Cuba holds key role in Russia’s Latin American policy

December 26th, 2008 - 6:59 pm ICT by IANS  

Havana, Dec 26 (RIA Novosti) Russian-Cuban relations will serve as the starting point of Moscow’s expanding friendship with the entire Latin American region, the Russian envoy to Cuba said Friday. “Cuba holds a key role” in Russia’s foreign policy because Cuba “has much authority and a lot of influence in the region”, Mikhail Kamynin told Ria Novosti during an interview.

The diplomat noted that much more than a bilateral relationship, cooperation with Cuba is also a stepping stone to closer Russian ties with other Latin American and Caribbean countries.

According to Kamynin, Russia and Cuba have always had good relations and this year was particularly notable for the multifarious bilateral activities in practically all spheres.

“One of the key moments that characterised our relations on a new level was, undoubtedly, the official visit to Havana by Russian President Dmitry Medvedev at the end of November,” the ambassador said. The visit was the first by a Russian leader since the disintegration of the Soviet Union in 1991.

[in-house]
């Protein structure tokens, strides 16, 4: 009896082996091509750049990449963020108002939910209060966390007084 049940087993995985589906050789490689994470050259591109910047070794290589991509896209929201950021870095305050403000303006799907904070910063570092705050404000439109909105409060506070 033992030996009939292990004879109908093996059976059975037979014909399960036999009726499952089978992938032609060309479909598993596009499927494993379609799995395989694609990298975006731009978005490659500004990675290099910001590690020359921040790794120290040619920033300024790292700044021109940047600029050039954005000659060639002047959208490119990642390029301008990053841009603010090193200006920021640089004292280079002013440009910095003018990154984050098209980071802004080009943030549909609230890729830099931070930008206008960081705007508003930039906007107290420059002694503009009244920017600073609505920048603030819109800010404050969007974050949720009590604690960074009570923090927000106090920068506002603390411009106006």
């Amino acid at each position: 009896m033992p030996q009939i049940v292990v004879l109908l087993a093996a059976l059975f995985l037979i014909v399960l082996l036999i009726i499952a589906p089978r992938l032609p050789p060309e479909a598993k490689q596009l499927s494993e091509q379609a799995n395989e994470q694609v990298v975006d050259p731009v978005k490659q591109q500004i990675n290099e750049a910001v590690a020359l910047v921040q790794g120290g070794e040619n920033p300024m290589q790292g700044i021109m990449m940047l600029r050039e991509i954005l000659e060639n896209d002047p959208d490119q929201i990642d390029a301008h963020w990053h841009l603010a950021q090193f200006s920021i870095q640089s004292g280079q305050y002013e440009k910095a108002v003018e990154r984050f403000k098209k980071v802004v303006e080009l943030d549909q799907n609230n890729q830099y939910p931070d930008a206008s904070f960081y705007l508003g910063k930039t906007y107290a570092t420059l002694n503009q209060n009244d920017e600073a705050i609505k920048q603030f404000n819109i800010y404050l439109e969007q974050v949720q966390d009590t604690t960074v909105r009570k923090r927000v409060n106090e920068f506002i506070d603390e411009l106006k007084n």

Kamynin expressed his confidence that 2009 would prove to be “just as dynamic in character” as 2008 was.

Preliminary estimates show that trade between Russia and Cuba in 2008 will be close to $400 million, according to the ambassador. “There was also an increase in Russian tourists coming to Cuba. This year, there were approximately 40,000 Russian tourists,” he said.

The recent port call of the Russian Northern Fleet’s Admiral Chabenko to Havana in mid-December should not be looked at as simply cooperation between the countries’ armed forces, Kamynin noted.

“This was a huge political event that supplemented other important events within the framework of bilateral relations (in 2008) and demonstrated that Russia has returned to Cuba with all seriousness and for a long time to come,” he said.

Cuban President Raul Castro had told the ambassador that such visits should become regular occurrences.

In the years following the dissolution of the Soviet Union, relations between Moscow and Havana almost snapped and cultural relations suffered most, the envoy said.

“More than 100,000 Cubans received their education in the USSR back in the 1960s-1980s and Russian was taught as a foreign language in all Cuban schools,” he said.

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